As the 20th century arrived, an entirely new trend of decorative art that had begun in several countries in the 1880s was receiving recognition.
In France, it was referred to as "Le Guimard," in Germany as "Jugendstil," in England as the "Studio Style." However, a German art dealer in Paris who began to display the earlier works labelled it "Art Nouveau" or "New Art."
In viewing, Art Nouveau, whether the two-dimensional work of paintings, posters or drawings, or the three-dimensional sculpture, ornaments or artifacts, the distinctive characteristic is the decorative sweep of graceful lines, weaving curves that separate patterns with a juxtaposition of objects in such a subtle manner as to be accomplished without being noticed.
Outstanding artists associated with the Art Nouveau style are Aubrey Beardsley (1872-1893), Dante Rossetti (1828-1882), William Morris (1834-1898) and of course Louis Comfort Tiffany (1848-1933).
The beginning of the new style emerged from the illustrations and paintings of earlier artists who tended to look towards the future. William Blake (1757-1827), a true romantic in his visual interpretations of the Bible, Milton and Virgil, filled his paintings with a mass of swirls and decorative patterns. Such exuberance would not be seen again to the introduction of Art Nouveau some 70 years after his death.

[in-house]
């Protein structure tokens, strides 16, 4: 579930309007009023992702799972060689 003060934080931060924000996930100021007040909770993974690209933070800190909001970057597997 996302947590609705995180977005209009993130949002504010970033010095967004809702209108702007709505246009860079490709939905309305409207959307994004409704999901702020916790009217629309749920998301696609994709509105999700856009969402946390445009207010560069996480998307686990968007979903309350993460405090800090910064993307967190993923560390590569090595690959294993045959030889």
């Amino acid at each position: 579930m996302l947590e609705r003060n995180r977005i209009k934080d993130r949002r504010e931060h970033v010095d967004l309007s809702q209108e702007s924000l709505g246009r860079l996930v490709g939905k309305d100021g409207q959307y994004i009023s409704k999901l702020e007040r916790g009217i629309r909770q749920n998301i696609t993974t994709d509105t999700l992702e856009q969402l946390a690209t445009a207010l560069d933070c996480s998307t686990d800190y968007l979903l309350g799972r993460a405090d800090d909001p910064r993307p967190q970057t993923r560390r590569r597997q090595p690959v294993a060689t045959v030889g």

Blake's illustrations created a coalition between the real and the unreal that enhanced the text of the story. His work was carried on by Dante Rossetti when he joined with other Raphaelites William Holman Hunt (1827-1910) and John Everett Millais (1829-1896).
Of these three, Rossetti was the Bohemian, the most romantic of the group.
A review of Hunt's "Shadow of Death" reveals the realistic trends that would be seen in the coming Art Nouveau. Rossetti's "Beata Beatrix" demonstrates the romantic and dream-like qualities so prominent in illustrations, stained glass and sculpture at the end of the century.
The artists of the Art Nouveau style concentrated primarily on minor arts such as furniture, tapestries, illustrations, posters, wall-paper and glass rather than gallery paintings.
William Morris, painter, poet, craftsman and lecturer, may be considered the prototype of the Art Nouveau artist. In 1881, with his radical social outlooks, he was concerned that art should be made for the people and by the people. He established a company which produced works by Rossetti, Burne-Jones, and Madox Brown.